While the pulmonary artery takes deoxygenated blood to the lungs. The ductus caroticus disappears, but it persists in snakes and some lizards (Uromastix). The ductus arteriosus disappears in most reptiles though it persists in a reduced form in Sphenodon and some turtles. Due to mixing of blood, reptiles are cold blooded animals like fishes and amphibians.
In birds, the III, IV and VI aortic arches are present. They follow the general pattern of reptiles with some differences. With the complete division of the ventricle into two parts, the conus arteriosus and ventral aorta have split to form two vessels, systemic aorta arising from the left ventricle and a pulmonary aorta from the right ventricle.
Third aortic arch with remnants of lateral and ventral aortae forms the carotids which arise from systemic aorta. Fourth aortic arch forms the systemic aorta on the right side only. It unites with the lateral aorta of its own side and forms the dorsal aorta. Part of the fourth aortic arch of the left side forms the left subclavian artery, the rest along with its lateral dorsal aorta disappears. The sixth aortic arch forms the pulmonary aorta. Ductus caroticus and ductus arteriosus disappear.
In mammals also the III, IV and VI aoric arches persist. The ventricle is divided completely into two parts.
The conus arteriosus and ventral aorta split to form two vessels:
(i) A systemic aorta arising from the left ventricle, and
(ii) A pulmonary aorta from the right ventricle. Third aortic arch with remnants of lateral and ventral aortae forms the carotid arch.
Fourth aortic arch forms the systemic aorta on the left side only, while on the right side its proximal portion forms an innominate and right subclavian artery, the rest along with its lateral dorsal aorta disappears. Sixth aortic arch forms the pulmonary aorta. The ductus arteriosus degenerates but it persists in some until hatching or birth in a reduced form on the left side as a thin ligamentum arteriosum.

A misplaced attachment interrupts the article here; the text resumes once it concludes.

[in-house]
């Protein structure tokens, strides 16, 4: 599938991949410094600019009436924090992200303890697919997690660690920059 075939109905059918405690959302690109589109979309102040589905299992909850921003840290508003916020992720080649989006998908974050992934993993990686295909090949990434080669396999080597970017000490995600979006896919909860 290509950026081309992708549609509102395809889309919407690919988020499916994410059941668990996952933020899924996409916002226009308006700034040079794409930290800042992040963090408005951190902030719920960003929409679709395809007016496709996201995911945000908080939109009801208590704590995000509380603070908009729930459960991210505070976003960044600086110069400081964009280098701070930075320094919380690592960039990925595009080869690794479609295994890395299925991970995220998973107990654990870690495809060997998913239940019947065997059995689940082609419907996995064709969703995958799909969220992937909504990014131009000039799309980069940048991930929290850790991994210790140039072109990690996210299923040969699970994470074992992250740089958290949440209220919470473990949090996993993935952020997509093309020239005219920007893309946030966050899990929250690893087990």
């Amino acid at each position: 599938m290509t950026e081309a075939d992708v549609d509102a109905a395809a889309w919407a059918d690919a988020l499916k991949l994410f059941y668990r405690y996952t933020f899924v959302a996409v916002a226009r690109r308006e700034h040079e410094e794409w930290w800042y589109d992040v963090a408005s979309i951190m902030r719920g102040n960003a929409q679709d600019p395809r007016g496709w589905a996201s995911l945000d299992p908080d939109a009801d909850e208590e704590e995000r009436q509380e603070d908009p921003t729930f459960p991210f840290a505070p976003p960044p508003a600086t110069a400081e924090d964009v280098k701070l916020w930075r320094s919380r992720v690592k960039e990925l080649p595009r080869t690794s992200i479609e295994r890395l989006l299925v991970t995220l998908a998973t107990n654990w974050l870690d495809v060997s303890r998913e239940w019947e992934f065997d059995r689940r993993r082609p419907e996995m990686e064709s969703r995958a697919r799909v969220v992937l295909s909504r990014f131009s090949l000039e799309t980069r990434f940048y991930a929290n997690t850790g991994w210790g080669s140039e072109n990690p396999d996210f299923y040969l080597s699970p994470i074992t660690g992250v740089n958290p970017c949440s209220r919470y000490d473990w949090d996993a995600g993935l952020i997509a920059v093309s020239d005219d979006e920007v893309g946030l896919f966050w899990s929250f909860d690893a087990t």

In all the vertebrate embryos, the venous system is simple and similar. The veins are mostly paired and symmetrically arranged. In embryos without a yolk sac, a sub- intestinal vein is formed in the splanchnic mesoderm below the gut.
It loops around the anus and is continued posteriorly as:
(i) A caudal vein into the tail. In all embryos having a yolk sac (whether containing yolk or not), a pair of vitelline veins arises from the yolk sac and joins the posterior part of the developing heart which becomes the sinus venosus. In fact the fusion of these vitelline veins is responsible for the heart formation in bony fishes, reptiles and birds. Each vitelline vein at its posterior end joins the subintestinal vein formed in the same way as in the embryos having no yolk sac.
(ii) A pair of subcardinal veins arises between the kidneys and joins the caudal vein.
(iii) Paired anterior and posterior cardinal veins are formed, which carry the blood from the head and posterior parts of the body respectively. The anterior and posterior cardinal veins of each side unite to form a ductus Cuvieri or common cardinal vein which passes inwards through the transverse septum to enter the sinus venosus.
In fishes and salamanders (urodeles) an inferior jugular vein comes from the ventral side of the head to join the common cardinal vein. It has no homologue in other vertebrates. In an amniotes a pair of lateral or ventral abdominal veins comes from the body wall to enter the common cardinal veins.